"What is good?" The story is told of a king who had a close friend with whom he grew up. The friend had a habit of looking at every situation that ever occurred in his life (positive or negative) and remarking very specifically: "This is good!"
This Is Good
One day the king and his friend were on a hunting expedition. The friend would load and prepare the guns for the king. In preparing one of the guns, the friend had apparently done something wrong, for after taking the gun from his friend, the king fired it and his thumb was blown off.
Examining the situation the friend remarked as usual, "This is good!"
To which the king replied, "No, this is NOT good!" and proceeded to send his friend to jail.
About a year later, the king was hunting in a dangerous area. Cannibals captured him and took him to their village. They tied his hands, stacked some wood, set up a stake and bound him to it.
As they approached to set fire to the wood, they noticed that the king was missing a thumb. Being superstitious, they never ate anyone that was less than whole. So after untying the king, they sent him on his way.
As he returned home, he was reminded of the event that had taken his thumb and felt remorse for his treatment of his friend. He went immediately to the jail to speak with his friend.
You were right," he said, "it was good that my thumb was blown off." And he proceeded to tell the friend all that had just happened.
"And so I am very sorry for sending you to jail for so long. It was bad for me to do this."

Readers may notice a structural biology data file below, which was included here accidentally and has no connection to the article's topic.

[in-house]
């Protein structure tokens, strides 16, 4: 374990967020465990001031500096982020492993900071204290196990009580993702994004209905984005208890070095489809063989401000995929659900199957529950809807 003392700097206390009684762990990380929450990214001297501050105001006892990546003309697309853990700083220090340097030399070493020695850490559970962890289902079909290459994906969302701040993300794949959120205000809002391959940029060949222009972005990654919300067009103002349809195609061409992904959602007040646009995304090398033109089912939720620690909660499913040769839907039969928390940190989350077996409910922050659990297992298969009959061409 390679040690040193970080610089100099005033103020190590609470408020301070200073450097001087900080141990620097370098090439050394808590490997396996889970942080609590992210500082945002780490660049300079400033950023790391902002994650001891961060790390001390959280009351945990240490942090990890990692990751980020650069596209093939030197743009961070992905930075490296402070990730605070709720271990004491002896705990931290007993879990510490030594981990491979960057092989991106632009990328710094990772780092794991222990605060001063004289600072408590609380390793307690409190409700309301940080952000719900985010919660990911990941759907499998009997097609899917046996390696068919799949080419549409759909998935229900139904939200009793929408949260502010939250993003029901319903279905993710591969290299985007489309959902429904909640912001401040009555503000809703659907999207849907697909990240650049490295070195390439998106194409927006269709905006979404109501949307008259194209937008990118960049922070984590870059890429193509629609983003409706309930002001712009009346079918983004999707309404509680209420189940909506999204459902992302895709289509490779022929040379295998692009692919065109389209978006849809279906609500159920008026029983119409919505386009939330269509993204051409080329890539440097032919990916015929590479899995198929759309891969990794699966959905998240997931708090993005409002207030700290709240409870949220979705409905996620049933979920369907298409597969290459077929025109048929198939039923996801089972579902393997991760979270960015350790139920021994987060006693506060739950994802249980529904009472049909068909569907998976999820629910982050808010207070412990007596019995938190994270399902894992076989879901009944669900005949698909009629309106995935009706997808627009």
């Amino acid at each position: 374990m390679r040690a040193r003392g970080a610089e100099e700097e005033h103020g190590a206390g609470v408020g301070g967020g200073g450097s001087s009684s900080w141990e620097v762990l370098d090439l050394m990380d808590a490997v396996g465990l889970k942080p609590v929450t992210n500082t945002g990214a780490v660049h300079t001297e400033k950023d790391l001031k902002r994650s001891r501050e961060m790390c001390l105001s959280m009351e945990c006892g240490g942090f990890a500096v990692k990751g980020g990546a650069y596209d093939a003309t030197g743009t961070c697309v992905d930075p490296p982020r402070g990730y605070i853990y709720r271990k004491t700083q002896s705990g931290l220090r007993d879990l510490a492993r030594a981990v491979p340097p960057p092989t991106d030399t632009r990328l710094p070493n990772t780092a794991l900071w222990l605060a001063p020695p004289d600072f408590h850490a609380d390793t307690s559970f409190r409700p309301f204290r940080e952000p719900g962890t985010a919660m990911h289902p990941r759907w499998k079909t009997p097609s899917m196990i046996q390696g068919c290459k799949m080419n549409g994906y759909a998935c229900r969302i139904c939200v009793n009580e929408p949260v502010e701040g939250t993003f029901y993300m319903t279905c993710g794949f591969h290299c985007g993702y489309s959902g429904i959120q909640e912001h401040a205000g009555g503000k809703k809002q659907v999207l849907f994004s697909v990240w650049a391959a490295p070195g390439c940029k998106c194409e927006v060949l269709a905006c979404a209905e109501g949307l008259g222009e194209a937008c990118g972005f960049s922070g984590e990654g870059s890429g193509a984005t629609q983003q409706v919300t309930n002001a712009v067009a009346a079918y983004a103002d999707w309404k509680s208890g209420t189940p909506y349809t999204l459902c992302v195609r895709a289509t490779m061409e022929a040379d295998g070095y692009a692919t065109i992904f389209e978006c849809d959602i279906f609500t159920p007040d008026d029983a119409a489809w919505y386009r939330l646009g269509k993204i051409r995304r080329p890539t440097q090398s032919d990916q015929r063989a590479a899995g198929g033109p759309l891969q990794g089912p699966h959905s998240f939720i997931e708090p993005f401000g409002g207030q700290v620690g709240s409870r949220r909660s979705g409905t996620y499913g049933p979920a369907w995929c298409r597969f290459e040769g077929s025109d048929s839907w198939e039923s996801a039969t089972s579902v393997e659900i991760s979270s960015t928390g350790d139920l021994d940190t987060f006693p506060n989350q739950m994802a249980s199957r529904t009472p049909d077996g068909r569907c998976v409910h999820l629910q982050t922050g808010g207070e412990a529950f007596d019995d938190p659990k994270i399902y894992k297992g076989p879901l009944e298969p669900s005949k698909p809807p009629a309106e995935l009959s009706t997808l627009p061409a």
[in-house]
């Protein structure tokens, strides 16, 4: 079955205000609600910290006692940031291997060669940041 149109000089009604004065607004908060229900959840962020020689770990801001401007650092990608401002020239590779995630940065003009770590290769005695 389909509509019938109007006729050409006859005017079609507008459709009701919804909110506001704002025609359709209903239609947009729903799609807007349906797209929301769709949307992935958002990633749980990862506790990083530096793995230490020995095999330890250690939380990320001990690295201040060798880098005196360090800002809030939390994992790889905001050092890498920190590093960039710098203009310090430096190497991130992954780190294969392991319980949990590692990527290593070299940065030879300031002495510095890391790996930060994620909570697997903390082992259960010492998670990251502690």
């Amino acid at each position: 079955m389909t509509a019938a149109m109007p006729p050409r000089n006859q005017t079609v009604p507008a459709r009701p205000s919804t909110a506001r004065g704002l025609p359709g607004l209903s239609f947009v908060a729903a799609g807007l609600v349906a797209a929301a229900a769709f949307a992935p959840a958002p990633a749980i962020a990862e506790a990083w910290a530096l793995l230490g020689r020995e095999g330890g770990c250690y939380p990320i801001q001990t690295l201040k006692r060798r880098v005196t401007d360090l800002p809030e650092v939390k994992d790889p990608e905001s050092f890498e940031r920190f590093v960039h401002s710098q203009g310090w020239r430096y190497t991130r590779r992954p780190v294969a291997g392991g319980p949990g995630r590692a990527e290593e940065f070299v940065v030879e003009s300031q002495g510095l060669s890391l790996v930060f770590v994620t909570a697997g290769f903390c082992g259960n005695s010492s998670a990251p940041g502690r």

"No," his friend replied, "This is good!"
"What do you mean, 'This is good'? How could it be good that I sent my friend to jail for a year?"
"If I had NOT been in jail, I would have been with you."
Hidden Bread Message
There was a time when grocery store bread wrappers held a secret message. Seems that different colored twist times or plastic closing clips held a hidden meaning for those in the know. Is it your habit to squeeze the bread, looking for the freshest loaf?
Did you know that bread was delivered fresh to the stores five days a week? (Before the age of long-lasting preservatives.) Monday, Tuesday, Thursday, Friday and Saturday. And each day had a different color twist tie or plastic tab.
- Monday deliveries were blue
- Tuesday deliveries were green
- Wednesday - no deliveries
- Thursday deliveries were red
- Friday deliveries were white
- Saturday deliveries were yellow
- Sunday - no deliveries
And to keep it organized, the colors were arranged
alphabetically Monday thru Saturday. Blue. Green. Red.
White. Yellow. What a simple system!